International Financial Services Centres Authority (IFSCA)
The International Financial Services Centres Authority (IFSCA) is a statutory authority established by the Indian Government to develop and regulate financial services, financial products, and financial institutions in the International Financial Services Centre (IFSC) in India.
The main goal of the IFSCA is to promote ease of doing business in IFSC and provide a world-class regulatory environment. It regulates the nature of business transacted in IFSC and also the functioning of entities involved in transacting business in IFSC.
Before the establishment of IFSCA, the financial services and institutions were regulated by domestic financial regulators such as SEBI, RBI, IRDAI, PFRDA, etc. However, the IFSCA is solely responsible for regulating the financial services, products, and institutions in the IFSC.
Currently, only one IFSC, Gift City, in Gandhinagar, Gujarat, is being developed in India. The IFSCA will regulate the nature of business transacted in IFSC and will ensure a world-class regulatory environment to attract global investors. It also participates in international conferences and seminars to promote India as a destination for international financial services.
The IFSCA consists of nine members appointed by the Government of India. The members include the chairperson, one member each from RBI, SEBI, PFRDA, and IRDAI, two members from the Finance Ministry, and two members appointed on the recommendation of a Selection Committee. Each member’s term is three years, subject to reappointment.
The IFSCA is responsible for developing and regulating the financial services, products, and institutions in the IFSC in India. It plays a significant role in promoting ease of doing business and providing a world-class regulatory environment. By developing the IFSC, the IFSCA aims to attract global investors and contribute to the growth of the Indian economy.
International Financial Services Centre (IFSC): Definition and Advantages
The article discusses the concept of an International Financial Services Centre (IFSC), which is a financial centre catering to customers outside the jurisdiction of the domestic economy.
Definition of IFSC:
An IFSC is a jurisdiction that provides world-class financial services to non-residents and residents, in a currency other than the domestic currency of the location where the IFSC is located. Examples of existing IFSCs include London, Singapore and New York, while Shanghai and Dubai are emerging IFSCs.
Advantages of IFSCs:
IFSCs seek to attract overseas investors by bringing financial services that are currently being carried outside India by overseas financial institutions. They serve multiple purposes such as fundraising, global tax management and corporate treasury management, among others. An IFSC can also facilitate the rerouting of financial services and transactions that are currently carried out in offshore financial centres by Indian corporate entities and overseas branches/subsidiaries of financial institutions. The regulatory environment offered by an IFSC in India is comparable to that of London, New York, etc., making it an attractive investment destination. Additionally, it can provide enhanced access to global financial markets for Indian corporates and offers tax benefits to entities set up in the IFSC.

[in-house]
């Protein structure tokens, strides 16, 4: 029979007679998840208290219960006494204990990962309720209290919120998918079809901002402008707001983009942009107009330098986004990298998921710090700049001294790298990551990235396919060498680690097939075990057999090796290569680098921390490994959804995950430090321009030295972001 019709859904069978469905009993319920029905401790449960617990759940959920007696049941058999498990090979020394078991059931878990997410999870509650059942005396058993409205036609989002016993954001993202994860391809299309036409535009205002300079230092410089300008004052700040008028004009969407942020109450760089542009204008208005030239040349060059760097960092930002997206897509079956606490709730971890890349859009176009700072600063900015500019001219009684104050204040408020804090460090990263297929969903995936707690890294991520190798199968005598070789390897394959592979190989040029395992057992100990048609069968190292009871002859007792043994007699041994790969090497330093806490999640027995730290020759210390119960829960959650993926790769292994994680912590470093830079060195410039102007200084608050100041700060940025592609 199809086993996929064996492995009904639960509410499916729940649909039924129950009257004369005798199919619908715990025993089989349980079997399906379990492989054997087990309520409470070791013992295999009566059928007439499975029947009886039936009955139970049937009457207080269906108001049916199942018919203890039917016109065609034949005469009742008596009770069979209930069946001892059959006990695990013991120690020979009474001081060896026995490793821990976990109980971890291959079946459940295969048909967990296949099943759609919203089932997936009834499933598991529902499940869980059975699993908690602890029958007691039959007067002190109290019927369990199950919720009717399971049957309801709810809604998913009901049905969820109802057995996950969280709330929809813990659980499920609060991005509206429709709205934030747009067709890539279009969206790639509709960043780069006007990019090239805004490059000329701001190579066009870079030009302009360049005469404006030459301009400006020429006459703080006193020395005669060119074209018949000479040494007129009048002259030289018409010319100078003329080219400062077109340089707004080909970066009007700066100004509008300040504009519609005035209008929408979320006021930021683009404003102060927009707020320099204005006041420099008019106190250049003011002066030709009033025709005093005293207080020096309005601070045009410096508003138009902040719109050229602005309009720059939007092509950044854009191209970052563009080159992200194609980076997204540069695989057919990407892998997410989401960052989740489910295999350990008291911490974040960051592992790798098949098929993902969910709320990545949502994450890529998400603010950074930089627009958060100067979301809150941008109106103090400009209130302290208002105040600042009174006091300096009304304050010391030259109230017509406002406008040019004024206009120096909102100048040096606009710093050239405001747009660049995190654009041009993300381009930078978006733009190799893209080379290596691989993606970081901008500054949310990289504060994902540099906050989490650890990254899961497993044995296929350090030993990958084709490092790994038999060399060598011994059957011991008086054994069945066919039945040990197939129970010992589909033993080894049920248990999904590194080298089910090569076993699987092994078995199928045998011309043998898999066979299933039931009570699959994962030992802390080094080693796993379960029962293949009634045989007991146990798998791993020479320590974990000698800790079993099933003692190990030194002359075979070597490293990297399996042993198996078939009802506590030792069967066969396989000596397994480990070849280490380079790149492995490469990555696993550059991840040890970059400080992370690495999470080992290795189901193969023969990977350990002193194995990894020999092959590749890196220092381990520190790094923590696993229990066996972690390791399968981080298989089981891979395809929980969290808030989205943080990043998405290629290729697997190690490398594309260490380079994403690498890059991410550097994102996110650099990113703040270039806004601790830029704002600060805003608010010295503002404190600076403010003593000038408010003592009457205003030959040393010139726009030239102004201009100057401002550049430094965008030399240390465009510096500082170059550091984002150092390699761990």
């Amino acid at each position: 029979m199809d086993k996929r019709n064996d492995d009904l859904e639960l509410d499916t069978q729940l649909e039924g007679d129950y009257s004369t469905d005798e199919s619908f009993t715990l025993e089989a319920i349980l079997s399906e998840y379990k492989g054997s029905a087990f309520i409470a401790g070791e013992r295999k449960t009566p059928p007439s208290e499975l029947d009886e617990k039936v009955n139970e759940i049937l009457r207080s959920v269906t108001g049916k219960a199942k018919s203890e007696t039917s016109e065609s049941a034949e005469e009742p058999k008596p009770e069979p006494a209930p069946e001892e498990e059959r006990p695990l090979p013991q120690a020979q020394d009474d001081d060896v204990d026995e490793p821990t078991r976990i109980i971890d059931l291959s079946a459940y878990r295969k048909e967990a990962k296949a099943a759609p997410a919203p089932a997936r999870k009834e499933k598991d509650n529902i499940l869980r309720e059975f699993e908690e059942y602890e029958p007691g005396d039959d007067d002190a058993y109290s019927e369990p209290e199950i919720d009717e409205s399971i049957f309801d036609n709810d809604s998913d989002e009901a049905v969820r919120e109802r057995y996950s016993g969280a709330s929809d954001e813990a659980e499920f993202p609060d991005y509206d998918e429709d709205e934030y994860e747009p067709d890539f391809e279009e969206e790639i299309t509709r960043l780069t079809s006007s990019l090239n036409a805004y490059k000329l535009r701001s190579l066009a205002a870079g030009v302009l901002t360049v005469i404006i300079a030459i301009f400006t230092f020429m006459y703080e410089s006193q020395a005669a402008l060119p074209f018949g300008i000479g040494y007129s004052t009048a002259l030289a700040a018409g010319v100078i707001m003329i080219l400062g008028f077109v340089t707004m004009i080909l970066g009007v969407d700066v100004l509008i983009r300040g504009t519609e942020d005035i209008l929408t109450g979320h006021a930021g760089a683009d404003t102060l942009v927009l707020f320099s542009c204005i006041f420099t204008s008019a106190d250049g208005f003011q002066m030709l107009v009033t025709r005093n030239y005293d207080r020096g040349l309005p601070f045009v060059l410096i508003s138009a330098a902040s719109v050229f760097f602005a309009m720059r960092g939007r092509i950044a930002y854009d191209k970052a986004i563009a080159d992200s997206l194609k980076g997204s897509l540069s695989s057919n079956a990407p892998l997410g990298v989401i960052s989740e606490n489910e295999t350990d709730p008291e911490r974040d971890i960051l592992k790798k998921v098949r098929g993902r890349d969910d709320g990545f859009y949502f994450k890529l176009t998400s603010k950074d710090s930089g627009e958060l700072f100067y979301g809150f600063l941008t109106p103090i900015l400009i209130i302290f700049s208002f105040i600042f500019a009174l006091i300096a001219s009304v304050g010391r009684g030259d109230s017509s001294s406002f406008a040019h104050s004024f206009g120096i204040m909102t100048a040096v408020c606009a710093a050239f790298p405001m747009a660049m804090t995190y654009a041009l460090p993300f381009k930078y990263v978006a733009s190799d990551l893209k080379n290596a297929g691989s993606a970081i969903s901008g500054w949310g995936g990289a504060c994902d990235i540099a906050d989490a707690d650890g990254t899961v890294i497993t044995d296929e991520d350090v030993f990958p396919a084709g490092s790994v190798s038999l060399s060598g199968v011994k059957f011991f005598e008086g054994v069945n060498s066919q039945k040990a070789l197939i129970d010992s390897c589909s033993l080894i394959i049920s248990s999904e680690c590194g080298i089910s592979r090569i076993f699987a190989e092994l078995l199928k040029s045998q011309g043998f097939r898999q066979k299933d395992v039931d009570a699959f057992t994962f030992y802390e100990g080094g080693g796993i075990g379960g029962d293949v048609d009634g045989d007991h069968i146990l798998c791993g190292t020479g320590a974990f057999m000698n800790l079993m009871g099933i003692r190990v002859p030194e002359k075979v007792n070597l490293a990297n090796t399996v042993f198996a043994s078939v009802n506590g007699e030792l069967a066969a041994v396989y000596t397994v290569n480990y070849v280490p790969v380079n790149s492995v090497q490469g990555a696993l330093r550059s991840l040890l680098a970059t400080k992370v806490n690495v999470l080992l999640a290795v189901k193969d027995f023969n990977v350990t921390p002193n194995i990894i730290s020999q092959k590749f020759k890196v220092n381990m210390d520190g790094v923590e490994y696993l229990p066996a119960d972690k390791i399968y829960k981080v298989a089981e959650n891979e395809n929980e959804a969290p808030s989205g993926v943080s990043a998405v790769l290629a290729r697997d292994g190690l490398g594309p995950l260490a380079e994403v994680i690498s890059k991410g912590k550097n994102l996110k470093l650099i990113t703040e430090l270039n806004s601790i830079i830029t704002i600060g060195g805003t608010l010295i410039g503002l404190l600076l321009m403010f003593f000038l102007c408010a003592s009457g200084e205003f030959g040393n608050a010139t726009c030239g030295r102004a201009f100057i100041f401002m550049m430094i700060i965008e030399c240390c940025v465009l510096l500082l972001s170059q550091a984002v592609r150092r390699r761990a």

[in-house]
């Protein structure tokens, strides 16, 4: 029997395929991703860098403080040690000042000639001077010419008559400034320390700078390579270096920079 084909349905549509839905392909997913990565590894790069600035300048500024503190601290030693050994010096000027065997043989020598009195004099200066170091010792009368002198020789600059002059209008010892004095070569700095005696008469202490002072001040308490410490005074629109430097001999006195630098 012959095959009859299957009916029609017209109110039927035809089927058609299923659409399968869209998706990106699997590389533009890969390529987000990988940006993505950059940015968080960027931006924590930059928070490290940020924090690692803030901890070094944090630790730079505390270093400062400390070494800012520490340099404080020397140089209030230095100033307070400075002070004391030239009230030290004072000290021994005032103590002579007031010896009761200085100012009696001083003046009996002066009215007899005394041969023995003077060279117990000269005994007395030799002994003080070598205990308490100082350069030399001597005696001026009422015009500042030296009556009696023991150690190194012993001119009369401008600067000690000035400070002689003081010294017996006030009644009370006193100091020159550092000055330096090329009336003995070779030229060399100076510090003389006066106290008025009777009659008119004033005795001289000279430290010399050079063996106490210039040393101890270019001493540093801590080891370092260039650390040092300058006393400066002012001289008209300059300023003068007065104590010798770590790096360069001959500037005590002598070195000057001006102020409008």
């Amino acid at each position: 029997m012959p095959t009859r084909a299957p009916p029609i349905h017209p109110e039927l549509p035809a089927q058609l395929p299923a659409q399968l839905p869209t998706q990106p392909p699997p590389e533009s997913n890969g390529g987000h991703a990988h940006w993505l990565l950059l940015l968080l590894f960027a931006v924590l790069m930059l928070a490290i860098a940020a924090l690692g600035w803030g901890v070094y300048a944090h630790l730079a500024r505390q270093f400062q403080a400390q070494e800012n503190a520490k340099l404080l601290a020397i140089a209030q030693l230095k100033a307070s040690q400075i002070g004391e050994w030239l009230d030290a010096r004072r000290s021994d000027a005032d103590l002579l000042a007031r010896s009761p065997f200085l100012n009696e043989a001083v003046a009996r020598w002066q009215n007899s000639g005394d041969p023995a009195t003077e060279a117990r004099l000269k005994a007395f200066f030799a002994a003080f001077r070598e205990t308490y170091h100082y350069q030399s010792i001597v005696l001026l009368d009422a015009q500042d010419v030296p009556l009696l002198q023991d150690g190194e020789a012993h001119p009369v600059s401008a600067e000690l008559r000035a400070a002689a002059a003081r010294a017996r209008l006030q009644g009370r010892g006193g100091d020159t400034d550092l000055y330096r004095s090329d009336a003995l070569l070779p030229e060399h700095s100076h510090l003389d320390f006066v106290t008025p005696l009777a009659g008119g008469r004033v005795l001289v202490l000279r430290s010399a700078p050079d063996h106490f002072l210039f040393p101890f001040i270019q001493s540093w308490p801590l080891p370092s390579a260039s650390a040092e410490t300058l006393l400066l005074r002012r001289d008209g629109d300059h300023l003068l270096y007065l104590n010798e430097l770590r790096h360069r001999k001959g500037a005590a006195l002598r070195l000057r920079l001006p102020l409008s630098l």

Services offered by an IFSC:
An IFSC can provide services such as fundraising, wealth management, asset management, global tax management, risk management operations, and regional corporate treasury management operations, among others.
Requirements and Legal Provision for IFSCs
Major Building Blocks of IFSCs
IFSCs require six major building blocks, which have been observed in IFSCs in Shanghai and Dubai. These include a rational legal regulatory framework, a sustainable local economy, a stable political environment, developed infrastructure, strategic location, and good quality of life.
Legal Provision for IFSCs in India
The Special Economic Zone Act, 2005 provides for the establishment of an IFSC in India. Since there are restrictions on the financial sector in India, it is advisable to set up an IFSC within a Special Economic Zone. This would allow for financial sector reforms to be tested before being implemented nationwide. The government approved GIFT City in Gandhinagar as a Multi Services Special Economic Zone for this purpose.
Models of IFSCs
Full-Service Finance Centres
Model 1 of IFSCs, exemplified by Tokyo and New York, have their own large domestic economies and robust regulatory and legal frameworks.
Offshore Financial Centres
Model 2 of IFSCs, such as Mauritius, lack a strong domestic economy but have international access and acceptance.
Singapore is an example of Model 3, a hybrid IFSC model that combines both domestic and international business.
India’s IFSC Model
India has opted for the hybrid model of IFSCs, similar to Singapore, with the establishment of GIFT City as a Multi Services Special Economic Zone.